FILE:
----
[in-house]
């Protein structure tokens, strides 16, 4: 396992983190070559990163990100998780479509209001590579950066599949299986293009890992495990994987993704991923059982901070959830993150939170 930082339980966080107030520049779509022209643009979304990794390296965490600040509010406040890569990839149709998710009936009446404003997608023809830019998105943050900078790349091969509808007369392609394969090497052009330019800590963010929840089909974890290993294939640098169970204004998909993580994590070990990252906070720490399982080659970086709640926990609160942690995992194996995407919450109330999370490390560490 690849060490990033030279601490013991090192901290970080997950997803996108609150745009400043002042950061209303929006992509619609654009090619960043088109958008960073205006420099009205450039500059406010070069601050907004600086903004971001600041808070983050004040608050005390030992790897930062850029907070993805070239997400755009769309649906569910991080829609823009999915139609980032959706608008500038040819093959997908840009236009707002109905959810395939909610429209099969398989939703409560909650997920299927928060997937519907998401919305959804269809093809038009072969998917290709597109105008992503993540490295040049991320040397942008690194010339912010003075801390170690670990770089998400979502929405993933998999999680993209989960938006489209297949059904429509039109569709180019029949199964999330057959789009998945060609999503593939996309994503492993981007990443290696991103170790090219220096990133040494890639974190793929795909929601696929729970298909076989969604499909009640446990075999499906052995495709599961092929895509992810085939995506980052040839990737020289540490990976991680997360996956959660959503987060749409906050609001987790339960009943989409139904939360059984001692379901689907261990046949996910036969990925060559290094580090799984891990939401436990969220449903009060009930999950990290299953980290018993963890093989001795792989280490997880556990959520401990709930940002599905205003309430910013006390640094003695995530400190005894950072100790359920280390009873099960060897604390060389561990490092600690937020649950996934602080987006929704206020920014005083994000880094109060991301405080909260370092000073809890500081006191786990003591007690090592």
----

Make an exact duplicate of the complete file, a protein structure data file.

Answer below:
[in-house]
């Protein structure tokens, strides 16, 4: 396992983190070559990163990100998780479509209001590579950066599949299986293009890992495990994987993704991923059982901070959830993150939170 930082339980966080107030520049779509022209643009979304990794390296965490600040509010406040890569990839149709998710009936009446404003997608023809830019998105943050900078790349091969509808007369392609394969090497052009330019800590963010929840089909974890290993294939640098169970204004998909993580994590070990990252906070720490399982080659970086709640926990609160942690995992194996995407919450109330999370490390560490 690849060490990033030279601490013991090192901290970080997950997803996108609150745009400043002042950061209303929006992509619609654009090619960043088109958008960073205006420099009205450039500059406010070069601050907004600086903004971001600041808070983050004040608050005390030992790897930062850029907070993805070239997400755009769309649906569910991080829609823009999915139609980032959706608008500038040819093959997908840009236009707002109905959810395939909610429209099969398989939703409560909650997920299927928060997937519907998401919305959804269809093809038009072969998917290709597109105008992503993540490295040049991320040397942008690194010339912010003075801390170690670990770089998400979502929405993933998999999680993209989960938006489209297949059904429509039109569709180019029949199964999330057959789009998945060609999503593939996309994503492993981007990443290696991103170790090219220096990133040494890639974190793929795909929601696929729970298909076989969604499909009640446990075999499906052995495709599961092929895509992810085939995506980052040839990737020289540490990976991680997360996956959660959503987060749409906050609001987790339960009943989409139904939360059984001692379901689907261990046949996910036969990925060559290094580090799984891990939401436990969220449903009060009930999950990290299953980290018993963890093989001795792989280490997880556990959520401990709930940002599905205003309430910013006390640094003695995530400190005894950072100790359920280390009873099960060897604390060389561990490092600690937020649950996934602080987006929704206020920014005083994000880094109060991301405080909260370092000073809890500081006191786990003591007690090592």